To be sure, I'm not championing the sort of navel-gazing, quasi-addictive Facebook usage that consumes some of my generation. (Full disclosure: I'm 22.) Nor am I claiming that social networking sites are the only cause of waning interest in yearbooks as an institution. I'm just saying that the turning point has come and gone. Consider that a Bethesda, Md. high school recently republished Facebook photos in its yearbook; consider that DePauw University's 2008 yearbook modeled itself after Facebook to woo buyers. If this isn't the simulacrum replacing the original, I don't know what is.
There's arguably another, bleaker lesson to be learned here, which is that Facebook's true victory over print is predicated on its ability to massage our narcissism. Perhaps MicCalifornia, a commenter on the Economist piece, says it best: "The first thing we do when we get our yearbooks is see how many pictures we are in. Who needs it when with Facebook, I am in all the pictures."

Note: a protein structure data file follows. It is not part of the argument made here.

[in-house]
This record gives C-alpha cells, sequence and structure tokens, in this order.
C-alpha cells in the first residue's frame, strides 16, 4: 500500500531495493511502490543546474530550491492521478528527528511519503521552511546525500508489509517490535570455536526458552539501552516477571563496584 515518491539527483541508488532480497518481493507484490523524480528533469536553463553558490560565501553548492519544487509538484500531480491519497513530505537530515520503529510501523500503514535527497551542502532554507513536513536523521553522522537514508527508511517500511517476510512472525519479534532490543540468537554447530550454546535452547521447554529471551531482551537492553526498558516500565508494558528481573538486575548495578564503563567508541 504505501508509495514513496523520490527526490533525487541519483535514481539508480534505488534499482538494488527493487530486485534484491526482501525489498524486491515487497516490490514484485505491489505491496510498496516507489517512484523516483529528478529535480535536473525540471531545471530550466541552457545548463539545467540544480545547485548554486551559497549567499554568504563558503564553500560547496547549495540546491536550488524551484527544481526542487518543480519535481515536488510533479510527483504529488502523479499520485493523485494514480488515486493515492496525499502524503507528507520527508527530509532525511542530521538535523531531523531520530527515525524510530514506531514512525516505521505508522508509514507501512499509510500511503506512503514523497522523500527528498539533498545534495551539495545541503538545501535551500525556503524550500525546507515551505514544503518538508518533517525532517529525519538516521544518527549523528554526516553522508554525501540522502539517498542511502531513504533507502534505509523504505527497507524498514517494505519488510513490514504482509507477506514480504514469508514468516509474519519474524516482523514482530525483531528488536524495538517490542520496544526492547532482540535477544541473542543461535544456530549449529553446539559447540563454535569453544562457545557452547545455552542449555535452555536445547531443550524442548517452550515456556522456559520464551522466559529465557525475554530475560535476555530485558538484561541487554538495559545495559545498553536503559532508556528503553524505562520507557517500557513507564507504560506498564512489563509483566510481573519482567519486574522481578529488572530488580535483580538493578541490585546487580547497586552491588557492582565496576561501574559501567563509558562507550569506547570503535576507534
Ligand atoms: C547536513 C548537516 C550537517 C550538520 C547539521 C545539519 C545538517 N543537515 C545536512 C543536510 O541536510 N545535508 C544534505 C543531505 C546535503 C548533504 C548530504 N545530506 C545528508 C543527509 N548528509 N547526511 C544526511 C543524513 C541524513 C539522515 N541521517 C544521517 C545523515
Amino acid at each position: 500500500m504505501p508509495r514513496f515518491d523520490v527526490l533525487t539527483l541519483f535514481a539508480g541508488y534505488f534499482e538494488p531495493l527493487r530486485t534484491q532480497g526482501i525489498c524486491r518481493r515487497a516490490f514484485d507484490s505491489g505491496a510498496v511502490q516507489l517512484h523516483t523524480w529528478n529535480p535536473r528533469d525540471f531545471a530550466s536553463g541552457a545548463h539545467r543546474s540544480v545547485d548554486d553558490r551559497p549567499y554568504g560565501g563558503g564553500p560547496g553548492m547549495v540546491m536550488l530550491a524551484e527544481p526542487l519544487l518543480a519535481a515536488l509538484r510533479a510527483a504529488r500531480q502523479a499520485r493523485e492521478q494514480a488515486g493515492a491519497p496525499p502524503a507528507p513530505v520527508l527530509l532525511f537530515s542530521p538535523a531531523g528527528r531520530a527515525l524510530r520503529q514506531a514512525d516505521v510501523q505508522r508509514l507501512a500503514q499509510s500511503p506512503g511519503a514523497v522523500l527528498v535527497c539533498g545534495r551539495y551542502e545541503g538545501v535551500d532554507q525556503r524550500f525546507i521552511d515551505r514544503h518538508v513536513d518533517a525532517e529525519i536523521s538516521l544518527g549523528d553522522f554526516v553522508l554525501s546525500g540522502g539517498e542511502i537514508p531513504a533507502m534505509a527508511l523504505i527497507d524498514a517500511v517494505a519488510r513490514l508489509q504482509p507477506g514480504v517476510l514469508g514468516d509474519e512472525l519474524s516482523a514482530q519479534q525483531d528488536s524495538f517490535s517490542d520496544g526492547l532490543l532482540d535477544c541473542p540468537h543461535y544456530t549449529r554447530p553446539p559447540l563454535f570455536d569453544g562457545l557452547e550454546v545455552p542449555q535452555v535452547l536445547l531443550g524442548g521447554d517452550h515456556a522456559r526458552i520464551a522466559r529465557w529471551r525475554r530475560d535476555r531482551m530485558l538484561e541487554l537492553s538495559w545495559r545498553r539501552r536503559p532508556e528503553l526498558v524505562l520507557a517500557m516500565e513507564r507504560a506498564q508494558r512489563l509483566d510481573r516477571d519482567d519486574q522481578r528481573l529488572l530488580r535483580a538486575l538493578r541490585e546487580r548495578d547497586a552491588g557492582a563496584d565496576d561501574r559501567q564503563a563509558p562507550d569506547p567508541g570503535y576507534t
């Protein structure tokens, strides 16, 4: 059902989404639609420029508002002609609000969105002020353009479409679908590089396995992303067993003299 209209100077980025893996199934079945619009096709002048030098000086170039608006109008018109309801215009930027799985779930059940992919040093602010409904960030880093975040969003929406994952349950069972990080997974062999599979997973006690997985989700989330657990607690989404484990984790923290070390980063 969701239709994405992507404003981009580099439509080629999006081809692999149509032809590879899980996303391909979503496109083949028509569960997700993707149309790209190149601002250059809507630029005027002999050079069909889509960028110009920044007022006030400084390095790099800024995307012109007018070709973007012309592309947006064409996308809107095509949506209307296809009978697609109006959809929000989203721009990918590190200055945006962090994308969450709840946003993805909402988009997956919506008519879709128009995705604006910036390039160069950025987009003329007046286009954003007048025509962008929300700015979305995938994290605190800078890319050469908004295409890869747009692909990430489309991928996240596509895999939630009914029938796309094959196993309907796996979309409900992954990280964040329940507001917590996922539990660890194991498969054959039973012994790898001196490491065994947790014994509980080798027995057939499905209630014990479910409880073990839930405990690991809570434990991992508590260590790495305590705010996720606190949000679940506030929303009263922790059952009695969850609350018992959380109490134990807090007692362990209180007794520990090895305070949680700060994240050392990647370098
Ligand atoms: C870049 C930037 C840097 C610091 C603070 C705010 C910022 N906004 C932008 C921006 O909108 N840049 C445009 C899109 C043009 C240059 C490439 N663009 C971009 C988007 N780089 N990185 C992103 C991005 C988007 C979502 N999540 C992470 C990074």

Posted by dan piepenbring on September 29, 2008 9:37 AM
Drew Kupsky on September 30, 2008 10:50 AM:
I've been using Facebook for about 3 years now, and I absolutely love it as a way to keep in touch with people I don't see very often anymore. But it's not a yearbook. The Facebook profile of a college student or recent graduate certainly looks like something out of a yearbook, but this is usually temporary.
Generally speaking, I've noticed a big change in the Facebook profiles of people I know about 6-12 months after they graduate. Their college party photos come down, their privacy settings go up, and their "target audience" switches from college friends to potential employers and coworkers. I'm not saying this is necessarily bad, but I am saying it's not something that can (or should) happen to a yearbook.